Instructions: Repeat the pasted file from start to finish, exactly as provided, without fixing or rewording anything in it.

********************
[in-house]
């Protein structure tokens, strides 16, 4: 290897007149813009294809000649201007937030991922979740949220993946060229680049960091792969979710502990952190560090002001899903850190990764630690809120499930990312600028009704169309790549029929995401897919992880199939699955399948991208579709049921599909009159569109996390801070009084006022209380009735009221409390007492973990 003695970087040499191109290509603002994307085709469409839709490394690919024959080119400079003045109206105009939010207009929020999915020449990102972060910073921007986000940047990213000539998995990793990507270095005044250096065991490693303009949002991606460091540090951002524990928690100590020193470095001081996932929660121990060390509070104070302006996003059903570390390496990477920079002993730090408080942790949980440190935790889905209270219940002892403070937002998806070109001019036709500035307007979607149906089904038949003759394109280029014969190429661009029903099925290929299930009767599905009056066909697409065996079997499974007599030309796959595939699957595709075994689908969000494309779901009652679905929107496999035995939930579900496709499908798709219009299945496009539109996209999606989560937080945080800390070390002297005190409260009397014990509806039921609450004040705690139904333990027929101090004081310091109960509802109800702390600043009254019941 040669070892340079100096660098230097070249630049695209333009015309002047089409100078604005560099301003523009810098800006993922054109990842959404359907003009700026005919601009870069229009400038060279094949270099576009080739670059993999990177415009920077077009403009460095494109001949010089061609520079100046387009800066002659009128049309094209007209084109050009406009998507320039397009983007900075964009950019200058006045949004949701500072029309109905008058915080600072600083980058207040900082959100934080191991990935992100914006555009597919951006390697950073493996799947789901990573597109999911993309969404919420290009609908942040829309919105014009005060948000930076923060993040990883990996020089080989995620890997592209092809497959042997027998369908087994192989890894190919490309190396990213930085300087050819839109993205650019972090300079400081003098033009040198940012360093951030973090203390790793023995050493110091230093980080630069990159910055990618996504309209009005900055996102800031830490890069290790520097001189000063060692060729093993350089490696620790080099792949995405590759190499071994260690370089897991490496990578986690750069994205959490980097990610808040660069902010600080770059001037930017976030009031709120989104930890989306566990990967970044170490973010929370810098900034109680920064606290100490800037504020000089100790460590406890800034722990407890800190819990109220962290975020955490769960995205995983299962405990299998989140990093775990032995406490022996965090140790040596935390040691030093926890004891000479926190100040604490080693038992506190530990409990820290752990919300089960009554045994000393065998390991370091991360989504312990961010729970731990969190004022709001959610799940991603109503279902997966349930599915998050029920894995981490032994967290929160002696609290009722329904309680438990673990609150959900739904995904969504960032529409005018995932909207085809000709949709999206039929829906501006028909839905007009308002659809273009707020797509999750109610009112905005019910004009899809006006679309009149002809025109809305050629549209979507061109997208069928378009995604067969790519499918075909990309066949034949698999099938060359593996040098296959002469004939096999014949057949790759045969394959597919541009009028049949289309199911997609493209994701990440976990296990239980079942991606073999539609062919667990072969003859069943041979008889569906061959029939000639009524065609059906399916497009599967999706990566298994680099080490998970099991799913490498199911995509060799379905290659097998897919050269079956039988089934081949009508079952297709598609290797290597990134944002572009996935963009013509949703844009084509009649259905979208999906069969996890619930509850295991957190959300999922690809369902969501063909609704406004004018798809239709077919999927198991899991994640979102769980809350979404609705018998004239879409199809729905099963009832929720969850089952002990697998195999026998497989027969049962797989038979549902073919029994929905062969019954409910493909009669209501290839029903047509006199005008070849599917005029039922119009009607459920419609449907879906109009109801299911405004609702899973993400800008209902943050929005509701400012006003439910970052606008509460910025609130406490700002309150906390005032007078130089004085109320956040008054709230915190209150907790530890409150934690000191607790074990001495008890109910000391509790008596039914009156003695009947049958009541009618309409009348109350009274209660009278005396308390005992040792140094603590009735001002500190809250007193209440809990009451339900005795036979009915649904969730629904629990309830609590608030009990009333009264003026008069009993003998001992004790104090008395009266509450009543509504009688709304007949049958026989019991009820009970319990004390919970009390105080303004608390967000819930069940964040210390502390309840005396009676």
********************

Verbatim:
[in-house]
């Protein structure tokens, strides 16, 4: 290897007149813009294809000649201007937030991922979740949220993946060229680049960091792969979710502990952190560090002001899903850190990764630690809120499930990312600028009704169309790549029929995401897919992880199939699955399948991208579709049921599909009159569109996390801070009084006022209380009735009221409390007492973990 003695970087040499191109290509603002994307085709469409839709490394690919024959080119400079003045109206105009939010207009929020999915020449990102972060910073921007986000940047990213000539998995990793990507270095005044250096065991490693303009949002991606460091540090951002524990928690100590020193470095001081996932929660121990060390509070104070302006996003059903570390390496990477920079002993730090408080942790949980440190935790889905209270219940002892403070937002998806070109001019036709500035307007979607149906089904038949003759394109280029014969190429661009029903099925290929299930009767599905009056066909697409065996079997499974007599030309796959595939699957595709075994689908969000494309779901009652679905929107496999035995939930579900496709499908798709219009299945496009539109996209999606989560937080945080800390070390002297005190409260009397014990509806039921609450004040705690139904333990027929101090004081310091109960509802109800702390600043009254019941 040669070892340079100096660098230097070249630049695209333009015309002047089409100078604005560099301003523009810098800006993922054109990842959404359907003009700026005919601009870069229009400038060279094949270099576009080739670059993999990177415009920077077009403009460095494109001949010089061609520079100046387009800066002659009128049309094209007209084109050009406009998507320039397009983007900075964009950019200058006045949004949701500072029309109905008058915080600072600083980058207040900082959100934080191991990935992100914006555009597919951006390697950073493996799947789901990573597109999911993309969404919420290009609908942040829309919105014009005060948000930076923060993040990883990996020089080989995620890997592209092809497959042997027998369908087994192989890894190919490309190396990213930085300087050819839109993205650019972090300079400081003098033009040198940012360093951030973090203390790793023995050493110091230093980080630069990159910055990618996504309209009005900055996102800031830490890069290790520097001189000063060692060729093993350089490696620790080099792949995405590759190499071994260690370089897991490496990578986690750069994205959490980097990610808040660069902010600080770059001037930017976030009031709120989104930890989306566990990967970044170490973010929370810098900034109680920064606290100490800037504020000089100790460590406890800034722990407890800190819990109220962290975020955490769960995205995983299962405990299998989140990093775990032995406490022996965090140790040596935390040691030093926890004891000479926190100040604490080693038992506190530990409990820290752990919300089960009554045994000393065998390991370091991360989504312990961010729970731990969190004022709001959610799940991603109503279902997966349930599915998050029920894995981490032994967290929160002696609290009722329904309680438990673990609150959900739904995904969504960032529409005018995932909207085809000709949709999206039929829906501006028909839905007009308002659809273009707020797509999750109610009112905005019910004009899809006006679309009149002809025109809305050629549209979507061109997208069928378009995604067969790519499918075909990309066949034949698999099938060359593996040098296959002469004939096999014949057949790759045969394959597919541009009028049949289309199911997609493209994701990440976990296990239980079942991606073999539609062919667990072969003859069943041979008889569906061959029939000639009524065609059906399916497009599967999706990566298994680099080490998970099991799913490498199911995509060799379905290659097998897919050269079956039988089934081949009508079952297709598609290797290597990134944002572009996935963009013509949703844009084509009649259905979208999906069969996890619930509850295991957190959300999922690809369902969501063909609704406004004018798809239709077919999927198991899991994640979102769980809350979404609705018998004239879409199809729905099963009832929720969850089952002990697998195999026998497989027969049962797989038979549902073919029994929905062969019954409910493909009669209501290839029903047509006199005008070849599917005029039922119009009607459920419609449907879906109009109801299911405004609702899973993400800008209902943050929005509701400012006003439910970052606008509460910025609130406490700002309150906390005032007078130089004085109320956040008054709230915190209150907790530890409150934690000191607790074990001495008890109910000391509790008596039914009156003695009947049958009541009618309409009348109350009274209660009278005396308390005992040792140094603590009735001002500190809250007193209440809990009451339900005795036979009915649904969730629904629990309830609590608030009990009333009264003026008069009993003998001992004790104090008395009266509450009543509504009688709304007949049958026989019991009820009970319990004390919970009390105080303004608390967000819930069940964040210390502390309840005396009676």